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He’s not the athlete that Kyle (Van Noy) is, but he’s a different type of athlete. We’ll be able to do some different things with him that we weren’t able to do with Kyle and some stuff we did with Kyle that we won’t be able to do with Bronson. —BYU outside linebackers coach Kelly Poppinga, on Bronson Kaufusi

PROVO — Bronson Kaufusi, with his athletic 6-foot-7 frame, looks every bit the part of a rush defensive end in a 4-3 defensive alignment.

The problem is he plays in BYU’s 3-4 defense — a system that relies on big, stocky defensive end types for the most part in lieu of the more traditional ends found in 4-3 systems.

But is it really a problem?

Coaches, and Kaufusi himself, believe it's no problem at all if he can play to his strengths. Those strengths involve superb lateral movement for someone of his stature and very good bursts off the line of scrimmage.

BYU has been effectively employing players with that skill set at outside linebacker — specifically at the weak-side linebacker position — during the Bronco Mendenhall era.

For this reason, coaches made the decision to move Kaufusi from defensive end to outside linebacker right after the conclusion of the 2013 season.

The decision was a quick one, something that Kaufusi didn't fight against.

"I believe it's going to fit me a lot better," Kaufusi said. "I'm 6-7 and I don't weigh 300 pounds or 300 pounds plus ... so playing (outside linebacker) helps me play more off the edge and that's what I played in high school. So I like it a lot more because you're more aggressive."

Few linebackers in BYU history were more effective coming off the edge than Kyle Van Noy, who started at will linebacker in each of the last three seasons. Replacing everything Van Noy brought to the position isn't probable, but coaches aren't necessarily looking looking for Kaufusi to do the same things at the position.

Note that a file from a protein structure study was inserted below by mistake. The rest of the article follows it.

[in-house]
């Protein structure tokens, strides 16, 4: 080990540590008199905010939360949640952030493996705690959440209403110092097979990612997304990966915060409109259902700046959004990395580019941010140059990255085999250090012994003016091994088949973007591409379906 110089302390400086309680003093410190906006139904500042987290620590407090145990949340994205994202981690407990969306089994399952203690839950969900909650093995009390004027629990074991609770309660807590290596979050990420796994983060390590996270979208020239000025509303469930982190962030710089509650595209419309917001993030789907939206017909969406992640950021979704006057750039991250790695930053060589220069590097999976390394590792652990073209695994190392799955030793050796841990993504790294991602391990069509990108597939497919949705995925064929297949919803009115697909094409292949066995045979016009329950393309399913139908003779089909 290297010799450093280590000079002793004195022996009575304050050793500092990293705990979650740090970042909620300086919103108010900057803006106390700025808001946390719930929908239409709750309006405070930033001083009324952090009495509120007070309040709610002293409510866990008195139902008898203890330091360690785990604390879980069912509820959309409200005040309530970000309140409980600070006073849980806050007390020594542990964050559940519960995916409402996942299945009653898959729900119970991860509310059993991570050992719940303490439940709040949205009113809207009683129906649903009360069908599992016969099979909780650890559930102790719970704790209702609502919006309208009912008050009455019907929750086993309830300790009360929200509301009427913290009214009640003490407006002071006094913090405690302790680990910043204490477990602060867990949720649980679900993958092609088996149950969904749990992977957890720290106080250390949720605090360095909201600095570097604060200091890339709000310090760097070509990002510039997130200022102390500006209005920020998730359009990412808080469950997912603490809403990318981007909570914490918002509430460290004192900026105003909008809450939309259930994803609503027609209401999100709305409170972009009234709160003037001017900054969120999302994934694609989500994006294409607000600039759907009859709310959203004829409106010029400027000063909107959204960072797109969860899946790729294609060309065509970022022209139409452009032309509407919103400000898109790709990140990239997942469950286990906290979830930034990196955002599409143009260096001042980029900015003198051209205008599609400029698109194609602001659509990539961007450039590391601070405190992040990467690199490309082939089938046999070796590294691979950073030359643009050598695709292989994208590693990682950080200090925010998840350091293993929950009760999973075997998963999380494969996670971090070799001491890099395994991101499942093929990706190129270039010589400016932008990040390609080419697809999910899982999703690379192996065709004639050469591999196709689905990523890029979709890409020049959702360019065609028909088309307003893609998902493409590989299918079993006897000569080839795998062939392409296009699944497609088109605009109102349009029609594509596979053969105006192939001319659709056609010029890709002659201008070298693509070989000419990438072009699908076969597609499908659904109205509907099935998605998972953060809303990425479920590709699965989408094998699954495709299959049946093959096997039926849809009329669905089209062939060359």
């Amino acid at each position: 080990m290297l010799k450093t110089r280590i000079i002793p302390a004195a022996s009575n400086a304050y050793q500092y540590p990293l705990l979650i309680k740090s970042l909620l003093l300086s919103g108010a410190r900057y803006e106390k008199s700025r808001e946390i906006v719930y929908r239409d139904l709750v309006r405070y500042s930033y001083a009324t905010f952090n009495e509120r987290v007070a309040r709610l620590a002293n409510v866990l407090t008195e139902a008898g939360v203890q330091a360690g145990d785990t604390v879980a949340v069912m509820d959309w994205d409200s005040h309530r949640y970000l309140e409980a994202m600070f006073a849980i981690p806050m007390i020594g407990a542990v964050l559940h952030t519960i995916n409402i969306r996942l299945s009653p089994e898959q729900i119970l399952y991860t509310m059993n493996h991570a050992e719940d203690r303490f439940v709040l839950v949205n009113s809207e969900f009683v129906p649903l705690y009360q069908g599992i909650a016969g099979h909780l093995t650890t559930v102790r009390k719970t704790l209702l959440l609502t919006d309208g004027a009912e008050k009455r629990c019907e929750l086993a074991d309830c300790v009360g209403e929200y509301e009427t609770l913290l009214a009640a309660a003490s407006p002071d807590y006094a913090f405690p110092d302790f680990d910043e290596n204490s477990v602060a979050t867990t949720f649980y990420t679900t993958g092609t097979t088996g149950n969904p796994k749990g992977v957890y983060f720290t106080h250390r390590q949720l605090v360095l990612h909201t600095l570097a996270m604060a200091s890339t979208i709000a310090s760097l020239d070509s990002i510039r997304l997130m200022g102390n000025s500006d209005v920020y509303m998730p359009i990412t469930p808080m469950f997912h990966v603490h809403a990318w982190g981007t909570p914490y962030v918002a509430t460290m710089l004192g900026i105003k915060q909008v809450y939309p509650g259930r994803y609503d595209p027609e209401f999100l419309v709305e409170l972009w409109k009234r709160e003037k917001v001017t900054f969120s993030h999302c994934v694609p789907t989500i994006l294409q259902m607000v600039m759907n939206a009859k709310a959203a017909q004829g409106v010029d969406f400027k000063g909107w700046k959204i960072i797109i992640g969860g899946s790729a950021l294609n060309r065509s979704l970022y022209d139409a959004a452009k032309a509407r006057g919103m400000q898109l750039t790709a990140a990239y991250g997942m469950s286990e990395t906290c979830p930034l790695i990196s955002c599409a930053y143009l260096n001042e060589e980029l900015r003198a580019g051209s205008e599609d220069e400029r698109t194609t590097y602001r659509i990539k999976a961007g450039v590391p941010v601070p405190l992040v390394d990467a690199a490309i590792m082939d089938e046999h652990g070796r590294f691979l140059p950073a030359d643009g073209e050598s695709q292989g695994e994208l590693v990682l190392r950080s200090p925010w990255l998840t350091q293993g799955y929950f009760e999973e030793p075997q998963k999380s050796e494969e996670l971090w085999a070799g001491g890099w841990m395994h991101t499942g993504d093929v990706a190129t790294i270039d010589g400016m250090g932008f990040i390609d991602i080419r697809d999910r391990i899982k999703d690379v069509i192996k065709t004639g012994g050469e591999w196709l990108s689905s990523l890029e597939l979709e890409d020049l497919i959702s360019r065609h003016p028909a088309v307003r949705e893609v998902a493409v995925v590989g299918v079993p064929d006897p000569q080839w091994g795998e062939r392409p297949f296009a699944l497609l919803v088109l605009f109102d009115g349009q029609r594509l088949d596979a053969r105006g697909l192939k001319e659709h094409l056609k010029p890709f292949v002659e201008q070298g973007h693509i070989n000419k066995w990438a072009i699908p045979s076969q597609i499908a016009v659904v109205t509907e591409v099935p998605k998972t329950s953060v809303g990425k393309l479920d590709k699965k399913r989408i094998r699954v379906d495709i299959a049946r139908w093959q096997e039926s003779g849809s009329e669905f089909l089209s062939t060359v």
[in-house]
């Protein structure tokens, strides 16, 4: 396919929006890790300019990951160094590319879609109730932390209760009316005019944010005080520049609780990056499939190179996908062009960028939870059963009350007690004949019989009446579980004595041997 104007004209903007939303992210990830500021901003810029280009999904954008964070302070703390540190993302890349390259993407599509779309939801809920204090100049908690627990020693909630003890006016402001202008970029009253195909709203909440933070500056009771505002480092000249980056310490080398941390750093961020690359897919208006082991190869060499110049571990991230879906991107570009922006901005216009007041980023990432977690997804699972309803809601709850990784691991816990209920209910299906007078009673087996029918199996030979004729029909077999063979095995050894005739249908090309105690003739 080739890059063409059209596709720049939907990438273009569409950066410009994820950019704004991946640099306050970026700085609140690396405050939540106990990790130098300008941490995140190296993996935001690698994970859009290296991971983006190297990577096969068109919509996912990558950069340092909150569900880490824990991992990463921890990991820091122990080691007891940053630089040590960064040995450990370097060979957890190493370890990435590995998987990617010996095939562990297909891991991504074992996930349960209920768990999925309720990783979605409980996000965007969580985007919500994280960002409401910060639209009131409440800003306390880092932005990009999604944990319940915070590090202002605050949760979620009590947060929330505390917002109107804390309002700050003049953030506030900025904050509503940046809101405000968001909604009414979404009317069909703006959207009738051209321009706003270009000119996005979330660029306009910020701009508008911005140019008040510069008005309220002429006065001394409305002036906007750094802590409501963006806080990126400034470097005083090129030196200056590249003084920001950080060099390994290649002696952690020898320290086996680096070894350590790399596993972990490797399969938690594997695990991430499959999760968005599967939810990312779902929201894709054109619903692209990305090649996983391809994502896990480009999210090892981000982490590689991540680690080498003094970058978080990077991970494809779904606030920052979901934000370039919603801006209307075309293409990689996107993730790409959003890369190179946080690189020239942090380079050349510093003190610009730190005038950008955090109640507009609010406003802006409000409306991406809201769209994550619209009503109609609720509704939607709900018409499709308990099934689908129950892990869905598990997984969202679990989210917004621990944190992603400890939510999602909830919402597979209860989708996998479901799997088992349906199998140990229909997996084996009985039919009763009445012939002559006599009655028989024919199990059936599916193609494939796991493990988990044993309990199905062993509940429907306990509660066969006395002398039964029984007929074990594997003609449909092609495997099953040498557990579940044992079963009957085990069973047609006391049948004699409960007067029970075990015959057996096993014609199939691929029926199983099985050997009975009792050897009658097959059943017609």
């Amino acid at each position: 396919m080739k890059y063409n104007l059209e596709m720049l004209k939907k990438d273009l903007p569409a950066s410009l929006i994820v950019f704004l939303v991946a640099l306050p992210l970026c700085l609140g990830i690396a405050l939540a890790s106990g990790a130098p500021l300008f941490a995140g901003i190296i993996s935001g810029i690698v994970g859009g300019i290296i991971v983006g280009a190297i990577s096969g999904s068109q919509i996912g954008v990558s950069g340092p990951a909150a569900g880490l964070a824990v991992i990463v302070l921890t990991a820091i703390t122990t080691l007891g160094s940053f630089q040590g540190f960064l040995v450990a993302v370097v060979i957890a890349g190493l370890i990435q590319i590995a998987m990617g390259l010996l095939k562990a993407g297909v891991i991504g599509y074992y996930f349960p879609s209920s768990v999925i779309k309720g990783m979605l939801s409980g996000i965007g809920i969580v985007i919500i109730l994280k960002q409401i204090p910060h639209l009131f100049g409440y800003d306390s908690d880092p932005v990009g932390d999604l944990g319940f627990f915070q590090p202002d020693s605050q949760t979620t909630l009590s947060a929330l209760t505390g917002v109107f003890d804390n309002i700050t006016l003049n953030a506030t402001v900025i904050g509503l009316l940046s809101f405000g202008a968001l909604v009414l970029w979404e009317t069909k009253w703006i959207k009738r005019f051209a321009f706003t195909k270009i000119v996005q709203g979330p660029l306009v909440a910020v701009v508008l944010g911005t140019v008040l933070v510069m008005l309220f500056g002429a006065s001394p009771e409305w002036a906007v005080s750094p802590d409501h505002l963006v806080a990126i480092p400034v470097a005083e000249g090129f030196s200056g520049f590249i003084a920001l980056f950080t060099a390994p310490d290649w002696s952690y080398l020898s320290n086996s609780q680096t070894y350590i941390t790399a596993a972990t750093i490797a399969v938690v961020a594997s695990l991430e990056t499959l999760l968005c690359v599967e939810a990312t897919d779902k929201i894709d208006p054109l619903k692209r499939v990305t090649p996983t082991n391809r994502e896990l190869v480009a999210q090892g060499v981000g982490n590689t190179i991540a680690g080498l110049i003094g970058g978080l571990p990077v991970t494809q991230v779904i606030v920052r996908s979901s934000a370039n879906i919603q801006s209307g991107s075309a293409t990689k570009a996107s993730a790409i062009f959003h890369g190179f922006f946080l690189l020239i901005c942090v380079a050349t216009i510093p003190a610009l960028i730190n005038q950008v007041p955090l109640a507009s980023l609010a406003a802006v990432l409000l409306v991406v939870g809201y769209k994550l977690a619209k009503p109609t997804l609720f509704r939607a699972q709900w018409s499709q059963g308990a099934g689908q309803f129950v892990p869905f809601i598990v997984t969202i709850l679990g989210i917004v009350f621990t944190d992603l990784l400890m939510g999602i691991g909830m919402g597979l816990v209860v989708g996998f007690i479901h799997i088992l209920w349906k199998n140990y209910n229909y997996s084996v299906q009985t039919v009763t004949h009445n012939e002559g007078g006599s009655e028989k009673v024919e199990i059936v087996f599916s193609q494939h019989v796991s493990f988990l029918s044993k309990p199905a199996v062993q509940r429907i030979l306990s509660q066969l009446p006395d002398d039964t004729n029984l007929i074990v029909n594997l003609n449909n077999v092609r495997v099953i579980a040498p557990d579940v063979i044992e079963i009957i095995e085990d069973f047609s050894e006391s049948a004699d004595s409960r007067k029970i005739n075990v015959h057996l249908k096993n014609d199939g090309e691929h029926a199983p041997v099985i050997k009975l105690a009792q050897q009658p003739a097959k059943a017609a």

“He’s not the athlete that Kyle is, but he’s a different type of athlete,” said outside linebackers coach Kelly Poppinga. “We’ll be able to do some different things with him that we weren’t able to do with Kyle and some stuff we did with Kyle that we won’t be able to do with Bronson.”

Coaches are in the process of teaching Kaufusi his new position this spring and deciding how he'll most effectively be employed, but several things are apparent. Those things involve his ability to rush the quarterback and stop the run. Other aspects of his game need some work, however.

“It’s the coverage part,” Poppinga said when asked where Kaufusi needs the most work. “The run ... he’ll be fine with. The pass rush stuff he’ll be fine with. It’s just the coverage. ... He’s going to have to get that down and just learning the whole coverage of how it all works and where he fits. He has a long way to go that way.”

Poppinga is confident Kaufusi will get over every learning curve involved and provide effective play throughout the coming season.

“He’s making the transition well,” Poppinga said. “I’ve been super impressed with him and he’s going to be great off the edge. We knew that (watching) him the last two seasons that when he was really productive it was when he was coming off the edge.”

Twitter: @BrandonCGurney